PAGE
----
Changing people’s behaviours towards hand washing in emergencies

Emergencies, Health, Water

Sonya Sagan is working on a global framework for promoting hand washing  with soap, using emotional motivators to encourage behaviour change.

In development contexts, hand washing programmes which focus on emotional motivators have been shown to be more impactful on behaviour than those which focus primarily on health. However there is limited documented evidence related to the use of emotional motivators to promote hand washing in emergency contexts. 

Hygiene promotion programmes in emergencies traditionally focus on the health benefits of hand washing as a key motivator but the long term efficacy of this approach beyond changes in awareness is not well understood.  

Oxfam in partnership with the Unilever Foundation and Lifebuoy Social Mission is currently working on a global framework for promoting hand washing with soap.

Gap in hand washing implies that knowledge is not enough to change behaviour

Mothers were selected as the programmes main audience because of their role as caregivers of children under five and key influencers at the household level.  The partnership draws upon Oxfam’s experience in complex emergencies and Lifebuoy’s social marketing know-how to better understand barriers and key motivators among mothers affected by crises and utilise these to develop a methodology and set of materials to promote behavioural change. The programme will be tested in Pakistan and the Philippines where extensive formative research has been
conducted with mothers in Jalozai, Peshawar and both an urban and rural area in Tacloban, Philippines.

Although the results of the formative baseline study in both contexts suggest high levels of knowledge and self-reported hand washing with soap, practiced among mothers before eating and after defecation, levels of practice (determined by structured observation) were shown to be significantly lower in all locations. This knowledge-practice gap implies that knowledge is not enough to change behaviour and calls into question the efficacy of the health education approach.

To bridge the gap, Oxfam and Unilever/Lifebuoy will attempt to address barriers and make use of important motivators in both contexts to promote behavioural change and develop hand washing with soap habits among mothers. The research findings suggest that key motivators for hand washing include nurture, affiliation or fitting-in, purity, comfort, disgust and  shame which are consistent with findings in other emergency contexts (Chad, Liberia, South Sudan, Haiti). At present, Lifebuoy and Oxfam are working together with an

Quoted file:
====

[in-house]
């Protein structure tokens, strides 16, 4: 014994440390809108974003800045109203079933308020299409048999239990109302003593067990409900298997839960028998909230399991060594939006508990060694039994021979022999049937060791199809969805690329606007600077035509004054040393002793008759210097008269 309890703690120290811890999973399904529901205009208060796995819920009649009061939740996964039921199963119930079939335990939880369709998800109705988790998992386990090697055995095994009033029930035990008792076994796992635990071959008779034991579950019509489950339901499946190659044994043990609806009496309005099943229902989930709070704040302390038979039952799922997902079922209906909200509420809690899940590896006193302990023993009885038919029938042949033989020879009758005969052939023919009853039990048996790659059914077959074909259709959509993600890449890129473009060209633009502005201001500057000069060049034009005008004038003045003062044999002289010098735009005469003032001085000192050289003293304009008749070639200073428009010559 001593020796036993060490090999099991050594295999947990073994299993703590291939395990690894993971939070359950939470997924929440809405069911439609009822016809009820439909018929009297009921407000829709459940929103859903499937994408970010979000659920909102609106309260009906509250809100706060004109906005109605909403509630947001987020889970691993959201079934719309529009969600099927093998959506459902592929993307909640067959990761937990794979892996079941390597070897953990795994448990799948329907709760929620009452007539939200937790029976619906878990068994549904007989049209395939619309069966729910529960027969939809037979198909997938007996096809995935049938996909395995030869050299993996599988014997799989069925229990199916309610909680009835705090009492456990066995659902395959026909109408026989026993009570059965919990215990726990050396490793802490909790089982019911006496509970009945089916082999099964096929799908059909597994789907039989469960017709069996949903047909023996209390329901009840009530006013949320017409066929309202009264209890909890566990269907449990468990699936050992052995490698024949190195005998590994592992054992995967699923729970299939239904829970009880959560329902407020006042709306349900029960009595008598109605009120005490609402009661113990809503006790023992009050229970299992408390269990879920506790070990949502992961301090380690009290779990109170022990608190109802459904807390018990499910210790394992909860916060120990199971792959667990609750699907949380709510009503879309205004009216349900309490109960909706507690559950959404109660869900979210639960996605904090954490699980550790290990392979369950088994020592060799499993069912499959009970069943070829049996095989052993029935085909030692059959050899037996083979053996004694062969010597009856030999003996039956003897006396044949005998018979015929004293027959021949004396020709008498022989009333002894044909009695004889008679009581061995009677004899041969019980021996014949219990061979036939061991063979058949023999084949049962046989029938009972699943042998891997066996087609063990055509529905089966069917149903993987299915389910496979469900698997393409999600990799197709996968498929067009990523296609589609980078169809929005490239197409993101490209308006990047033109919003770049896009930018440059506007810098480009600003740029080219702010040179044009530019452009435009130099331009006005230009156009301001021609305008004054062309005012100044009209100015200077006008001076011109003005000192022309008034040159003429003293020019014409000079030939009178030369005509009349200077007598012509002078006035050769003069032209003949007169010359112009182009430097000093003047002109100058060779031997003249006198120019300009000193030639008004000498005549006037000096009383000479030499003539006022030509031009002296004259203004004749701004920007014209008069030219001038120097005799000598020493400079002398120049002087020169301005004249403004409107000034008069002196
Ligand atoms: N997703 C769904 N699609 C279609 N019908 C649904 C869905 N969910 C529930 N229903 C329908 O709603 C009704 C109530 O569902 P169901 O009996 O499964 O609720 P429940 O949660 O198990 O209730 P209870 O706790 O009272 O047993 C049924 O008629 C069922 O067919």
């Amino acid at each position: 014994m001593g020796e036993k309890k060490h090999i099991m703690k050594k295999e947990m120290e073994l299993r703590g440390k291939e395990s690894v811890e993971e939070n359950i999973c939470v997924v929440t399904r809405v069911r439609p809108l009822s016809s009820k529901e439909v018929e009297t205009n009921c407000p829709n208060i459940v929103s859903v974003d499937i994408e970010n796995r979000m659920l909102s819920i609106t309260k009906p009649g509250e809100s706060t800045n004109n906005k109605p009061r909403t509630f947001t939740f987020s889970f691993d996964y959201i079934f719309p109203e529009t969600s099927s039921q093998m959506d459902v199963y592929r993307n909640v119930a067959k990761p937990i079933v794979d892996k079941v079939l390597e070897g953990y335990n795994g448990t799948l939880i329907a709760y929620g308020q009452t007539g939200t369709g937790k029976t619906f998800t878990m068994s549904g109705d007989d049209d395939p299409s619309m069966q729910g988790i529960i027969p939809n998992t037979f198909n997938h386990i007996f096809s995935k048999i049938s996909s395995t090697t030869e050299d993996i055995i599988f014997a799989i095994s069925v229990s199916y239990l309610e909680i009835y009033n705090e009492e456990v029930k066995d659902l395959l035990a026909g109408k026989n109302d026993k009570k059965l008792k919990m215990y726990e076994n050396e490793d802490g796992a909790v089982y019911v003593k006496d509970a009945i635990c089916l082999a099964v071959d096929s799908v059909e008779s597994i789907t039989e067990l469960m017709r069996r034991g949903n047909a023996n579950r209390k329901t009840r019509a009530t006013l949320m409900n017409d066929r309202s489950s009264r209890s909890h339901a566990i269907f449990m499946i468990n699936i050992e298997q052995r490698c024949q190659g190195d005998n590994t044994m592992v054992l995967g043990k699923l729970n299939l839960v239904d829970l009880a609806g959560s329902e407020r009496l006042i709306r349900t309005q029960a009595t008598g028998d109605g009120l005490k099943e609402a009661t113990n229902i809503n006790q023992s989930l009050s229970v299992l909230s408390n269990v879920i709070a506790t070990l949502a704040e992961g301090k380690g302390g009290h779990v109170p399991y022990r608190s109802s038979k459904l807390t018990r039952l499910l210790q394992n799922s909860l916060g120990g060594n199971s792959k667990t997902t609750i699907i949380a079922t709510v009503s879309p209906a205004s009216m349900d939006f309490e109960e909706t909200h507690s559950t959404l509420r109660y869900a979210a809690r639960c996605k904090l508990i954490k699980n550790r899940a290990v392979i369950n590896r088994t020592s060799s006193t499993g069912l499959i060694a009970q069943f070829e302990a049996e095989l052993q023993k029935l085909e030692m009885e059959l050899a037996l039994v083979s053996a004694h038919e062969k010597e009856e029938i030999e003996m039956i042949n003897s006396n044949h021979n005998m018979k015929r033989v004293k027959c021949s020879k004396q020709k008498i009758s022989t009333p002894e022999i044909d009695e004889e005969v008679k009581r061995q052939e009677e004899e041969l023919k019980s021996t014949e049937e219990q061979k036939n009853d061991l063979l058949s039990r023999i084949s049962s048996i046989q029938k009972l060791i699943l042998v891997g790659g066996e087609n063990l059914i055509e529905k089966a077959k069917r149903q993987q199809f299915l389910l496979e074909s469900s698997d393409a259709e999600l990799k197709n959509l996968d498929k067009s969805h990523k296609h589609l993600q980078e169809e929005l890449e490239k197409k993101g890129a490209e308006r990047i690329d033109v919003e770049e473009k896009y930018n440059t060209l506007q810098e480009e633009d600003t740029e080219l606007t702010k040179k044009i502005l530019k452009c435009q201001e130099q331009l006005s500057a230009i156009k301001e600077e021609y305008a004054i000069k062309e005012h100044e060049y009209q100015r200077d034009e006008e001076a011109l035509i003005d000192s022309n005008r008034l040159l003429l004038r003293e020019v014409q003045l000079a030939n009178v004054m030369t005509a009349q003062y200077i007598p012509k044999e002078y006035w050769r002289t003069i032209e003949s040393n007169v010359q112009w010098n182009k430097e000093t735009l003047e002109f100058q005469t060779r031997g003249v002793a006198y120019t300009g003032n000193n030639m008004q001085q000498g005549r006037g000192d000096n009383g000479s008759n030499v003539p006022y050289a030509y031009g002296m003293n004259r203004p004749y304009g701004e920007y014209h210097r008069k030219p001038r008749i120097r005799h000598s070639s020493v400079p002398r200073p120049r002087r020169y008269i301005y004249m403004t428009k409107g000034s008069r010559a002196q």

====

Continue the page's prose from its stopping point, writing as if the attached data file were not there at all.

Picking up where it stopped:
advertising agency to develop an innovative strategy and materials which tackle crosscutting motives that could be applied, with minimal adaptations, to any humanitarian context.

The most powerful motivators might be that mothers want their children to be successful in life

Practical applications for hand washing programme implementers include the importance of defining a target audience and understanding barriers and motivators that dictate their actions. Although access to hardware can be a significant barrier, it is vital to understand other social, environmental and physical barriers that may be preventing the audience from practicing consistent hand washing with soap. 

In Pakistan for example, a significant barrier to the use of soap is based on a religious belief that washing hands three times with water alone renders them pure and clean for prayer and for having a meal. These beliefs are the strongest motivator for hand washing. It would be unheard of for a mother to offer prayer without first rinsing her hands. The challenge is to find a way to introduce soap into this routine, particularly at critical times. In the Philippines, a significant barrier to washing hands with soap after changing nappies is the belief that baby faeces are not
contaminated. 

Ultimately, the most powerful motivators might be that mothers want their children to be successful in life and by making sure they develop good hygiene and hand washing habits, they are ensuring them the best chance for success.

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Header image: As part of Oxfam’s cholera response in South Sudan, teams of public health volunteers have been teaching affected communities about the importance hand washing. Credit: Kieran Doherty/Oxfam

Body image: Synchronised hand washing event in the Philippines. Credit: Ferrie Jessa Gomez/Oxfam

Author: Sonya Sagan
Archive blog. Originally posted on Oxfam Policy & Practice.